Aging is associated with deterioration in a number of cognitive functions. Many studies have demonstrated the beneficial effect of physical fitness on cognitive function, especially executive function. The graph theoretical approach models the brain as a complex network represented graphically as nodes and edges. In this study, we analyzed several measures of executive function, an index of physical fitness, and resting-state functional magnetic resonance imaging data from healthy elderly volunteers to examine the associations among executive function, cardiorespiratory fitness, and brain network properties. The topological neural properties were related to the level of executive function and/or physical fitness. Global efficiency, which represents how well the whole brain is integrated, was positively related, whereas local efficiency, which represents how well the brain is functionally segregated, was negatively related, to the level of executive function and fitness. The associations among executive function, physical fitness and topological resting state functional network property appear related to compensation and dedifferentiation in older age. A mediation analysis showed that high-fit older adults gain higher global efficiency of the brain at the expense of lower local efficiency. Our data suggest that physical fitness may be beneficial in maintaining executive function in healthy aging by enhancing the efficiency of the global brain network.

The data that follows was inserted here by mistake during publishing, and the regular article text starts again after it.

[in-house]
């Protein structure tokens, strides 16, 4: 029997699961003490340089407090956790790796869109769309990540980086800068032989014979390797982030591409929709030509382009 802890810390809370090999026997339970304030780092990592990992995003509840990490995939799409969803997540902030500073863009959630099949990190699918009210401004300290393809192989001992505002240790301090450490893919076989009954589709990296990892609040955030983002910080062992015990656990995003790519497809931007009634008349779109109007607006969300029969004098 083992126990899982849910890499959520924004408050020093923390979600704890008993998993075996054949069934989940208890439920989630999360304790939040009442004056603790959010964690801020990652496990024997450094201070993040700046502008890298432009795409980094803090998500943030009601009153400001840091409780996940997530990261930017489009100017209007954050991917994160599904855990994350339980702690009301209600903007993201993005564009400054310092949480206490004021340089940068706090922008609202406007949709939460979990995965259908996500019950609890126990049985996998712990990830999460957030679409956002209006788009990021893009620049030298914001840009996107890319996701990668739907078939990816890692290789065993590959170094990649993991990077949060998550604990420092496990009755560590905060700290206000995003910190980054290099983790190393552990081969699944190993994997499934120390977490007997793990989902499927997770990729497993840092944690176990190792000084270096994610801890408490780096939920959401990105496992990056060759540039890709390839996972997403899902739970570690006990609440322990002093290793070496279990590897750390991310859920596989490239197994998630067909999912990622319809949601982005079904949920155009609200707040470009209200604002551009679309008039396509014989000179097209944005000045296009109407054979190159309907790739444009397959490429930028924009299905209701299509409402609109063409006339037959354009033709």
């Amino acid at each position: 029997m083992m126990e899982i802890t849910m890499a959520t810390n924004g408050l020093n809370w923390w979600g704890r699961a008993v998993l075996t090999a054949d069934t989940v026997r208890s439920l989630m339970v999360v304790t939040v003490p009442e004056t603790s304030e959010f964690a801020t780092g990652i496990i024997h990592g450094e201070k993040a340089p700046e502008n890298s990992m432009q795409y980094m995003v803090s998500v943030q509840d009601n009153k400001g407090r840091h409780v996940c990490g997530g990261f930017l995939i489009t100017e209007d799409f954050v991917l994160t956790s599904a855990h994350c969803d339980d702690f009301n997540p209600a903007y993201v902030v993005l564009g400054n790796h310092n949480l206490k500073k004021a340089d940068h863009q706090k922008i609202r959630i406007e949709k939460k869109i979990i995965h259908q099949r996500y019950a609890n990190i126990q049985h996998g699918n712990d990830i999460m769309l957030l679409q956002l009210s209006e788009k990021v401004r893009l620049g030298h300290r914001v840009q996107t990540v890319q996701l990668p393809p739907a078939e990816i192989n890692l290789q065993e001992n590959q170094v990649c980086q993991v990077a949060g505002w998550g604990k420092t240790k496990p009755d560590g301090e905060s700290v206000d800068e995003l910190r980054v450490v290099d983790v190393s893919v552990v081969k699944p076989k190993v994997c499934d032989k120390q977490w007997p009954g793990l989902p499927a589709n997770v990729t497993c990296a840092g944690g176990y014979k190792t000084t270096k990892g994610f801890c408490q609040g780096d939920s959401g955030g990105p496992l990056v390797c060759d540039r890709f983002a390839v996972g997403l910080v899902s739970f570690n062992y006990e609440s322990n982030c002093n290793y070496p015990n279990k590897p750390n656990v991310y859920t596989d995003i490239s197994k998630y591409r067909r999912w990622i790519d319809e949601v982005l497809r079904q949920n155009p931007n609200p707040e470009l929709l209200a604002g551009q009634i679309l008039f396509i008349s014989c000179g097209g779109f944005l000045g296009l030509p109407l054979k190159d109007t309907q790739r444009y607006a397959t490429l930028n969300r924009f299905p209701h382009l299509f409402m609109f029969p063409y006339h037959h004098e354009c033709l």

Audience take away:
- The audience would understand the beneficial effects of physical exercise on executive functions in elderly.
- I will also illustrate how this beneficial effect emerges through enhanced efficiency of functional connectivity of the brain.
This presentation will give the utility of graph theory for analyzing the complex brain network obtained from resting state BOLD signals using MRI.